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Visual dispatches from the Vietnam War at the Currier Museum of Art in New Hampshire
Don McCullin, British, b. 1935, Finsbury Park, London, Grenade Thrower, Hue, Vietnam, 1968 (printed later), gelatin silver print, 20 x 24 in. Currier Museum of Art, Manchester, NH. ©Don McCullin, courtesy of Hamiltons Gallery, London.
MANCHESTER, NH.- Vietnam War photojournalism reflected the grim realities of human conflict in an unflinching manner that challenged viewers around the world to see war at its most stark. Visual Dispatches from the Vietnam War, on view at the Currier Museum of Art in Manchester, NH from August 3 through November 11, 2013, presents more than 30 images, many of which have become iconic symbols of one of the most important events in 20th century American history.

Among the photographers represented in the exhibition are: Horst Faas, Henri Huet, Eddie Adams, Larry Burrows and Don McCullin. The exhibition also includes original Associated Press (AP) typewritten dispatches that photographers and their editors wrote from the Saigon office to explain the context of each image to stateside editors thousands of miles from the front.

War Photography
Throughout recorded history, artists have explored war as prime subject matter. In the mid-1800s, photographers such as Roger Fenton and Mathew Brady often arranged bodies and objects before taking their photographs, creating more dramatic, but altered images. But during the Vietnam War, the photographers represented in this exhibition provided an unfiltered impression of war, filled with a sense of immediacy. Their photographs were taken quickly with new, smaller cameras and distributed to stateside newspapers and magazines, such as Life, Look and Time.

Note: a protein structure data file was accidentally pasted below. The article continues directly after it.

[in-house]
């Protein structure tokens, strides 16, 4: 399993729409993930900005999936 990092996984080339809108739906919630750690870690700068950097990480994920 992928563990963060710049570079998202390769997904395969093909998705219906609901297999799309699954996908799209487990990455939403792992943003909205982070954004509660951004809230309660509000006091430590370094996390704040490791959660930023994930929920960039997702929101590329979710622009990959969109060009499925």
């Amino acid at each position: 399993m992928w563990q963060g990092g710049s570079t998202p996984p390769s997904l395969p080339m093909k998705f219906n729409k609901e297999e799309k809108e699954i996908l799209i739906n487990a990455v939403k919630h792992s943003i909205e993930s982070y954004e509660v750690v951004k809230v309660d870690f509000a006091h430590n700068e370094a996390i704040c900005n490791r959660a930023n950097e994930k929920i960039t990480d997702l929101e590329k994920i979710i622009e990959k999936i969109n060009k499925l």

Each image’s power derives from the emotions expressed in their subject’s faces and the photographer’s innate understanding of classical composition. They capture what photographer Henri Cartier-Bresson referred to as the decisive moment, the instant when emotion and composition merge. It was during this war that the photojournalist achieved the status of artist and the photograph became an even more powerful medium for social change.

“These photographs have the ability to transcend time, place, moral judgment and politics, so they remain relevant documents of war’s human tragedy,” says Kurt Sundstrom, exhibition curator. “They retain the power to challenge long-held perceptions, unlock dormant emotions and question the value of war.”

The Power of Photojournalism
Public concern surrounding the war mounted and support waned as graphic images of the dead, wounded and displaced began appearing regularly in newspapers and on the covers of magazines. That these images shaped public opinion of the Vietnam War and hastened its end is a testament to the authority of the photojournalistic medium and the courage and artistry of their makers, some of whom died on the battlefield.

This exhibition focuses on a pivotal and distinctive period in the development of documentary photography. Never before or since has the human condition, under indescribable circumstances, been so poignantly captured. For the first time in war journalism, the visual image transcended the written word in its ability to put the viewer in the shoes of a soldier and to make the intangible tangible. The images on view in this exhibition are celebrated for their artistic composition, directness, compassion, and their ability to transcend boundaries. They not only captured history, they changed history.





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